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Use high-dose steroids in smokers with mild asthma

Raloxifene curbs breast cancer risk

Raloxifene can significantly decrease the risk of breast cancer, according to results of the Continuing Outcomes Relevant to Evista trial.

CORE involved 5,213 participants who were randomised to raloxifene 60mg/day or placebo.

Raloxifene reduced the four-year rate of overall breast cancer by 59 per cent and ER-positive breast cancer by 66 per cent. It had no effect on the risk of ER-negative breast cancer and doubled the risk of thromboembolism.

Journal of National Cancer Inst 2004; 96: 1751-1761

Maternal BP affects babies' mortality

Babies are at increased risk of being born small or dying around the time of birth if their mothers have either higher or lower than usual diastolic blood pressure.

Researchers at Imperial College London followed 210,814 pregnancies where first singleton babies were delivered between 24 and 43 weeks' gestation and weighed more than 200g. The mothers had no hypertension before 20 weeks' gestation. Maternal blood pressures that differed from the optimal level of 82.7mmHg were responsible for 11.4 per cent of infant mortality, researchers calculated, with low blood pressure responsible for the majority of these deaths.

BMJ Dec 2004; 329:1312-4

Regular red meat increases RA risk

Eating red meat regularly can increase the risk of rheumatoid arthritis, a study concludes.

University of Manchester researchers recruited 25,000 patients from GP lists between 1993 and 1997 and used food diaries to assess their diets. By 2002, 88 people had developed rheumatoid arthritis and their diets were compared with 176 healthy controls.

People who ate red meat daily were twice as likely to develop rheumatoid arthritis than those who ate it twice a week.

Arthritis and Rheumatism: early online publication

BP falls countered by drinking water

The fall in blood pressure caused by standing up can be countered by drinking water, UK researchers suggest.

They studied 14 patients whose bodies had trouble regulating blood pressure, seven of whom had pure autonomic failure and the rest multiple system atrophy.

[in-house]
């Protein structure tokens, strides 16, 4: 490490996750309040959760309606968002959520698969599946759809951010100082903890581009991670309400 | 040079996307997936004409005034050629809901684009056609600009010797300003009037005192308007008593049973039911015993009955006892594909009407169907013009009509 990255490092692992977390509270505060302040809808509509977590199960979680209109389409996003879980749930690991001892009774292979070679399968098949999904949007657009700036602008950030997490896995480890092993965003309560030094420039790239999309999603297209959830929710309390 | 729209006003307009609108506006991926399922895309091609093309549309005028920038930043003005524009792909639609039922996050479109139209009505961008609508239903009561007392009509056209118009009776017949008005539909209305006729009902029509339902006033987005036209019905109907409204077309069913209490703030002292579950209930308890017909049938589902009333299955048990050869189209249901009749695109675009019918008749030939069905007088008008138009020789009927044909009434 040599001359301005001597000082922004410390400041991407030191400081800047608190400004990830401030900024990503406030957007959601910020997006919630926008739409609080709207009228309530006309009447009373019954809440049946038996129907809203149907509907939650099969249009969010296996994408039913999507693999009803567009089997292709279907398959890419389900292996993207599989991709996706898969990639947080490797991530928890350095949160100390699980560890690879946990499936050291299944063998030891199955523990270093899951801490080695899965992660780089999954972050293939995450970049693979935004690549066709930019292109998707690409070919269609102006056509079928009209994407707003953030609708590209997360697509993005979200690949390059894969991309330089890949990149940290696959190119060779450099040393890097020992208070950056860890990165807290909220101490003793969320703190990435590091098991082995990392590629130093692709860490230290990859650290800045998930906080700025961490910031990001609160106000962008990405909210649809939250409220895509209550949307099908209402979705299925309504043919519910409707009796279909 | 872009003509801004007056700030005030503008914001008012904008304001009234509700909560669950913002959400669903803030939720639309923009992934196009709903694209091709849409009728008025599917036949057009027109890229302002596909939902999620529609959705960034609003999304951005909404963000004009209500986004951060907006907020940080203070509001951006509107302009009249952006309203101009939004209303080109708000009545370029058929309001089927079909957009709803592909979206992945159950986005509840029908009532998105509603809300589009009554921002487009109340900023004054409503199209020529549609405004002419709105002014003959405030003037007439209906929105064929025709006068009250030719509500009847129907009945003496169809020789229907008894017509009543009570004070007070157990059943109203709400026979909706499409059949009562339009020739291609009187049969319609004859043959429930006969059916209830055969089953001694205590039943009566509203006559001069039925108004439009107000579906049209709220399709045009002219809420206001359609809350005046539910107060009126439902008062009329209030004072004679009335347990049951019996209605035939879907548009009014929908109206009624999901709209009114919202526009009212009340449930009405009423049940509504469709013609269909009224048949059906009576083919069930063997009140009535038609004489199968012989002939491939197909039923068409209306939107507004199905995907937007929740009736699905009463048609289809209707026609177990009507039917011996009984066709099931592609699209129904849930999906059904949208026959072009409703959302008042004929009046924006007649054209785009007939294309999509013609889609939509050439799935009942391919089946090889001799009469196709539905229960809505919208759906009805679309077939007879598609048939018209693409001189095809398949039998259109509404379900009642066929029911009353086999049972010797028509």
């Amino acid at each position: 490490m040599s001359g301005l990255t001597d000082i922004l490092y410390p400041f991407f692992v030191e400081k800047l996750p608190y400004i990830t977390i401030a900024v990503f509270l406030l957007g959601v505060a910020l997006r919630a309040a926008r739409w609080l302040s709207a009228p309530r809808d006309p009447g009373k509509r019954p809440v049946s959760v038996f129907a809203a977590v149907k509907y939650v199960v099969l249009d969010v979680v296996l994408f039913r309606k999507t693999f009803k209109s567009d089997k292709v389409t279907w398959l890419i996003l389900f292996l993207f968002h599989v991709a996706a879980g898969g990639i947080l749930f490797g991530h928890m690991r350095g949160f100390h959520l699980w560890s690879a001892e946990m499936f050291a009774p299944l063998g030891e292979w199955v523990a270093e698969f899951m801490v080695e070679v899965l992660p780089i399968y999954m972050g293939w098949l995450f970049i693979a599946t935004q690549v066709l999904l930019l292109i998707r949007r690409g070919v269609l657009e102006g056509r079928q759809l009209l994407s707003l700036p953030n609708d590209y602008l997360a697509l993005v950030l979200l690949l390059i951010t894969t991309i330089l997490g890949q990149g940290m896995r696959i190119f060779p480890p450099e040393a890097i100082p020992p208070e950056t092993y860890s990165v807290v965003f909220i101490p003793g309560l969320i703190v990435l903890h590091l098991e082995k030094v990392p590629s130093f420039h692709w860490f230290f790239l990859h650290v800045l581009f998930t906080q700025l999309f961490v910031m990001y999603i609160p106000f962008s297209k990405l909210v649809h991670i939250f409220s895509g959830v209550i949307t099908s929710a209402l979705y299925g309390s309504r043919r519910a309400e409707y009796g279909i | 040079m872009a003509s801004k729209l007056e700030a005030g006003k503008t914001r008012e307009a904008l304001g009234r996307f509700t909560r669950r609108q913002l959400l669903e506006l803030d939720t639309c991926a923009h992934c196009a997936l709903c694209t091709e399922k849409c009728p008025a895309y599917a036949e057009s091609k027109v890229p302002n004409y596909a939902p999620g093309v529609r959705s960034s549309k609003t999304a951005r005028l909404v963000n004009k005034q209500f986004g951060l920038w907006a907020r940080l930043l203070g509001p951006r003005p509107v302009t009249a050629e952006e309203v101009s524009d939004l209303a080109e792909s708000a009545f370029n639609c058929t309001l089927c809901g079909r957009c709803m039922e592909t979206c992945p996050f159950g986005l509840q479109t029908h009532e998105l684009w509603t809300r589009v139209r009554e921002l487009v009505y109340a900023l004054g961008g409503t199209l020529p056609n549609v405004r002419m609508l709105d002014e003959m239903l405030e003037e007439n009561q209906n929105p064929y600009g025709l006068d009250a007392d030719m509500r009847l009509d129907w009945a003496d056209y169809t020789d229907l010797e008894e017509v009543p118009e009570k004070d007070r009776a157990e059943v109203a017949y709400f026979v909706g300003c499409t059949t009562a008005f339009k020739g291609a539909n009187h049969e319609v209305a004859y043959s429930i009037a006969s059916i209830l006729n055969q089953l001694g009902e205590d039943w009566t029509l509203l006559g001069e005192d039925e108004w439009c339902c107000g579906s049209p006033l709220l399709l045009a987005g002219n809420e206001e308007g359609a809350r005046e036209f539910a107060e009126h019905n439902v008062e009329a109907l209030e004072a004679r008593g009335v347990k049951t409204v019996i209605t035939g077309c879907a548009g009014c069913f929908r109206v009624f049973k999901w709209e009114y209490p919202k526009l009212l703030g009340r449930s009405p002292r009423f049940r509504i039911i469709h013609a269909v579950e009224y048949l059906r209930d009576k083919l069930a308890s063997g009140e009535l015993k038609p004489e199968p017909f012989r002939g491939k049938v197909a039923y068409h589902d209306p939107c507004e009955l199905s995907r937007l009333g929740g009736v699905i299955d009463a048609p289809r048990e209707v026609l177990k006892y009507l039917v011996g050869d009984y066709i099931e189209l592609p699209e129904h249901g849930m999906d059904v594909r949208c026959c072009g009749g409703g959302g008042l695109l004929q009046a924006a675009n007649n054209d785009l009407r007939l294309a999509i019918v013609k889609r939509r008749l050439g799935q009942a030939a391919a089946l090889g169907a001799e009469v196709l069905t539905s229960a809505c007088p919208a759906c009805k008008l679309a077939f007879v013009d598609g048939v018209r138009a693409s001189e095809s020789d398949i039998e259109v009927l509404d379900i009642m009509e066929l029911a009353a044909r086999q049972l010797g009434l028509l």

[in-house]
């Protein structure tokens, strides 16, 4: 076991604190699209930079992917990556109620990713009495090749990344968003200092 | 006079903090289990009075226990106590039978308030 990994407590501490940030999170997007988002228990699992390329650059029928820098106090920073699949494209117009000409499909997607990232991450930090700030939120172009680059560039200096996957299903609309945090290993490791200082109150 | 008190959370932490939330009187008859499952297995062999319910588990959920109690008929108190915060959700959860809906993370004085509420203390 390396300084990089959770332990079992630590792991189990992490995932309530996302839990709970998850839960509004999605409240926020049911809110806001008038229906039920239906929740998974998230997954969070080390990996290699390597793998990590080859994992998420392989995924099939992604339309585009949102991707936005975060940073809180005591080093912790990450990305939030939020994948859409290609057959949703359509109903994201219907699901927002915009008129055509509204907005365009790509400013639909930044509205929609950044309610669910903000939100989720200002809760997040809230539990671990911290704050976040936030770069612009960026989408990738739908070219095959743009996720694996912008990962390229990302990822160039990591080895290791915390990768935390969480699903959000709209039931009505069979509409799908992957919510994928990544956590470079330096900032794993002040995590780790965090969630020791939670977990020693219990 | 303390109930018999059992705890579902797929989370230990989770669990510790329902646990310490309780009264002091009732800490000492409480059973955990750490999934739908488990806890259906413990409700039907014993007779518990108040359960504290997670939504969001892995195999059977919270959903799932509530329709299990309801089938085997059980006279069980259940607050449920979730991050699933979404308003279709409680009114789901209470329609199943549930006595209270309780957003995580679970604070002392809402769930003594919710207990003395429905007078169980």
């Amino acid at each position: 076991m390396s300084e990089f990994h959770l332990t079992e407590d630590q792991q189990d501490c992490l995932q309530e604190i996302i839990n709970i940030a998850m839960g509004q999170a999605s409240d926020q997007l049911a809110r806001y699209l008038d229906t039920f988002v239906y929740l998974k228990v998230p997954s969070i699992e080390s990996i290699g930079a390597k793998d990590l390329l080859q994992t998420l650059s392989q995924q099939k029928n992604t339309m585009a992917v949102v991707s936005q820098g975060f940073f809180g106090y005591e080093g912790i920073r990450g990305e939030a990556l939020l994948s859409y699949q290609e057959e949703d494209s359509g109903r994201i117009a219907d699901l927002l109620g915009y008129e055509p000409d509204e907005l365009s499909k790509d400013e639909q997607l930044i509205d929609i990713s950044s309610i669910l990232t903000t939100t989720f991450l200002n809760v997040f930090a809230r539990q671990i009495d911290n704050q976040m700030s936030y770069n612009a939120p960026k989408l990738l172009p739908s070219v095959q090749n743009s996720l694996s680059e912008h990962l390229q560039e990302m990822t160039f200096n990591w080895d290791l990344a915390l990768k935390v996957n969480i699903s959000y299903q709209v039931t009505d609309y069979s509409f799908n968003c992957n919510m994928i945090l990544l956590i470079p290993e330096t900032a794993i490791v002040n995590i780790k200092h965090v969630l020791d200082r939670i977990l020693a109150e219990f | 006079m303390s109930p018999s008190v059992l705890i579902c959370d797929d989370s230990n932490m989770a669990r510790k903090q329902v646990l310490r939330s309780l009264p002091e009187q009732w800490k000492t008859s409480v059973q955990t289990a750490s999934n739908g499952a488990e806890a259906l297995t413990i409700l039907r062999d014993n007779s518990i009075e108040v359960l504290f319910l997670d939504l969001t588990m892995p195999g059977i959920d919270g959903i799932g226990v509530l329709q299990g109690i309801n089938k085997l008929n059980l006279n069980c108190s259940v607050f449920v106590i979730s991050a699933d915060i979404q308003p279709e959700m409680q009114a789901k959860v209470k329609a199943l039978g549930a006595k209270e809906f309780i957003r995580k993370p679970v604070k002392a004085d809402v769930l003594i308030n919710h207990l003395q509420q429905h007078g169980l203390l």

Five minutes after drinking 480ml of tap or bottled water, patients with pure autonomic failure registered a significant increase in blood pressure, sufficient to counteract the effects of standing up. Patients with multiple system atrophy also registered an increase, but after 13 minutes.

Journal of Neurology, Neurosurgery and Psychiatry 2004;75:1737-1741

Epilepsy raises brain tumour risk

Patients with epilepsy are at significantly increased risk of developing brain tumours, dementias and psychiatric conditions.

The study used data from the UK general practice research database to compare estimated prevalence rates for selected conditions in epileptic adults and non-epileptics. Adults with epilepsy were twice as likely as non-epileptics to suffer psychiatric disorders and six times as likely to suffer dementias. Young adults with epilepsy were 70 times as likely as normal to develop brain tumours.

Epilepsia 2004 45:1613-22

Familial fracture independent of BMD

Parental history increases the risk of fractures in a manner that is independent of bone mineral density, according to a new study. Researchers studied 34,928 patients from seven cohorts, examining the effect of first-degree relatives, bone mineral density and age on all clinical fracture, osteoporotic fracture or hip fracture. Parental history of fracture increased the risk of any fracture by 17 per cent after controlling for bone mineral density.

Bone 2004;35:1029-1037

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